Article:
I often hear from other ticcers about the rudeness and general bad attitude of people they meet, for me those with the bad attitudes usually fall between a certain age bracket, around 14 – 40 years of age or there abouts, particularly the lower end. Older people are fantastic, they see and hear you tic, they look at you in horror and fear, my defense mechanism in this situation is unlike a cat hissing and bearing teeth I smile, put on the charm and tell them I have Tourette’s syndrome and don’t worry their just tics and try and put their minds at rest. There are quite a lot of elderly people who live around where I live, it’s more concern they probably feel when they see me, and they often ask “are you alright dear?” Bless them. The young ones however, if I ever have kids and they behaved like that in public, sniggering away, copying me I’d be ashamed, they’d get the rollicking of their lives. Whilst checking out Ruth’s videos on Youtube I can across a disturbing video featuring a poor woman being filmed covertly, I couldn’t imagine anything worse happening to me, seriously that would upset me and I would as they say probably “flip my lid”. This goes back to the mother-in-law conversation which did include the reactions to others, whilst if a person with some other random disability was the subject of abuse in public it wouldn’t be their fault, but if it happened to me it would be my fault. (???!!!) I am continually told by her darling son if I return home after some “incident” that it’s “what you should expect”. As a result of this “support” I am very much self-reliant, I go places on my own, I carry on regardless, I can’t lock myself away, I am a human being and I need interaction with others, I need to do things to feel worthy so as I say, “I plod on”. I’m also a firm believer of the old adage that if you want a job done properly, you do it yourself. I know I’m probably going to annoy some people with this blog post, but then there others, usually those without TS who say to me “but how do you do it?” or “you’re really brave” I seriously don’t get these statements, you just need to do what you do, I do feel that there’s more I could do (world domination perhaps?).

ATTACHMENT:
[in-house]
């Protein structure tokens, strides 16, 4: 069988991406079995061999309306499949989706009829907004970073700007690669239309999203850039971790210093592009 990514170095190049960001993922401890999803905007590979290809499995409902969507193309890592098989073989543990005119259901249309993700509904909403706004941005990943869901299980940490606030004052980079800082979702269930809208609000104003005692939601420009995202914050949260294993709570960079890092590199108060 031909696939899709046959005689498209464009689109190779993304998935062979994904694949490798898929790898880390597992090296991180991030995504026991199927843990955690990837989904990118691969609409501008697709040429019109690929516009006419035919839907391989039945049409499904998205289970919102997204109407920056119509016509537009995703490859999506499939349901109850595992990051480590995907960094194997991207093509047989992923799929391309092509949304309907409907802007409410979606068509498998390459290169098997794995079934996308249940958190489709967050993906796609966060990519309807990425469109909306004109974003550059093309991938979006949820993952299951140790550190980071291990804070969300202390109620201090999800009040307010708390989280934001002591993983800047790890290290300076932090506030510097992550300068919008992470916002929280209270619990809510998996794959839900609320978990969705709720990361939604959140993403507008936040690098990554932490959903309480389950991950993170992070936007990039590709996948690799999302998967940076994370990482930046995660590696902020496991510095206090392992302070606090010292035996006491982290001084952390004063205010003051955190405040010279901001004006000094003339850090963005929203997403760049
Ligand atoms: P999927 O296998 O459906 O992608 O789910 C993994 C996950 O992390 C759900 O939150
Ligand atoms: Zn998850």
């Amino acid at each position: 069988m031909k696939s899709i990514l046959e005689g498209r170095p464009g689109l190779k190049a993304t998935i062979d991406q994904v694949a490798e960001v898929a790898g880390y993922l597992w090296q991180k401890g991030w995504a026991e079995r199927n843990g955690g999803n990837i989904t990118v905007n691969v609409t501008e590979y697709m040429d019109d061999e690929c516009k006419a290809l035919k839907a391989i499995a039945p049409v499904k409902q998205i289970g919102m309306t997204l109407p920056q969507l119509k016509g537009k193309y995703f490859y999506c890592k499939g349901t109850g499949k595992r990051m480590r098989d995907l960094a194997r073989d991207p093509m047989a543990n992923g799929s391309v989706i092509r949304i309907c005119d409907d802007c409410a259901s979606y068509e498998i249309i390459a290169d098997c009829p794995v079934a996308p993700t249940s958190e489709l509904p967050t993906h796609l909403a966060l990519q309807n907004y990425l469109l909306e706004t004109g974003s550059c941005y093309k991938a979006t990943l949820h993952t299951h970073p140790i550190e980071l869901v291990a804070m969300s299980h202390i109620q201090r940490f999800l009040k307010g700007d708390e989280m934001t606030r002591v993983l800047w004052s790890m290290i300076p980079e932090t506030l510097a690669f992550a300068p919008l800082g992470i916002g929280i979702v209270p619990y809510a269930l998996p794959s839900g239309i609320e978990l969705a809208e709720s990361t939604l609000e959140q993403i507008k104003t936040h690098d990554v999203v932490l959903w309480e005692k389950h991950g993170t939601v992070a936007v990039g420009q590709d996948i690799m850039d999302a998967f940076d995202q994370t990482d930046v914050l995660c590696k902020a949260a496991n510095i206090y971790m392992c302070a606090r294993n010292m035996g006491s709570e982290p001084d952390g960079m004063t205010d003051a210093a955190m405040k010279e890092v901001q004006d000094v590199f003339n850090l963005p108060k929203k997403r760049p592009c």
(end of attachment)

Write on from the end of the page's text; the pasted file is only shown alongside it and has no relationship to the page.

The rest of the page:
I have also recently come across an interesting document, but I’m not going to share it as already its upset some people from other disability groups as it is open to misinterpretation as it’s about referrals to IAPT (improving access to psychological therapies). Improving access to psychological therapies I am all for, Habit reversal training for me was a god send, not just teaching me to manage my tics but also just having a good chat with somebody who can help “sort my head out”. Contrary to what Dr Stern says in his blog (sorry Dr Stern to disagree) repeated visits to the nurse who did the HRT with me were a bonus of the treatment. I think a lot of ticcers would benefit from having their very own Kerry. But what this document was hinting at, I need to study it further, is that GPs due to the new way the NHS is operating are enscentivised NOT to refer patients for treatment and that perhaps certain conditions are “psychological” rather than physical CFS (chronic fatigue syndrome) my concern was is that many GPs may see TS as a purely psychological condition and if IAPT clinics are being run from GPs practices (I know my local GP practice does) many GPs may just refer somebody who presents with either TS (or something that appears similar) to IAPT, and IAPT from known experience can take many forms, one friend was offered a CBT course online, whilst I had an assessment over a year go, was prescribed Carbarmazipine and haven’t heard from them since. Whilst seeing a psychologist or therapist/counselor about TS on a regular (monthly ?) basis locally would be good, that’s if you could find somebody who like Kerry has treated countless ticcers and has in in-depth knowledge about how we tic (pardon the pun) those 6 monthly visits to a TS specialist are also essential, or at least access to one if need be, as fate would have it usually when I see him I’m what I usually describe as “flat lining” neither here or there, neither good or bad and just plodding along. The bit that got the backs up of many was that talking therapies via IAPT would be helpful towards pain management, in some respects, well from my own perspective the pain that I do have could be described as a repetitive strain injury, I wouldn’t categorically say this without confirmation from a doctor but it seems to tic (another pun) all the boxes and is attributed to certain tics. I have taken positive actions to try and combat this, doing exercises that the physio suggested, trying different painkillers, trying to habit reverse the offending tics. Now being a person who takes responsibility for her own actions I do feel guilty and lazy that these actions still aren’t working and despite my usual positive attitude towards my TS that perhaps the guillotine might be the best plan of action to combat the pain. This in reality would be a stupid option who’d operate the guillotine, who’d empty the basket and who’d clean up afterwards? The bio-psycho social model school of thought that this document has been inspired by plays on the guilt of stoic mugs like me who do blame everything on themselves. I have some silly notions when I was a kid that if I did something such as wear a new pair of socks I wouldn’t twitch and therefore wouldn’t get picked on (it didn’t work) or some landmark event would bring an end to the twitching (return to school in September and have a new form tutor) that didn’t work either. One thing that did help was humour and joy, if I was happy with my lot and handled my situation with humour, or complete indifference I wouldn’t be as entertaining to the bullies. The same applies in adulthood, if ignorant, rude strangers are fought fire with fire all that results is a bigger fire, however if fire is fought with water or sand (depending of the source of the fire) the fire will go out. They are expecting some kind of tantrum from you, not an intelligent, charming, funny person who turns their contempt into admiration.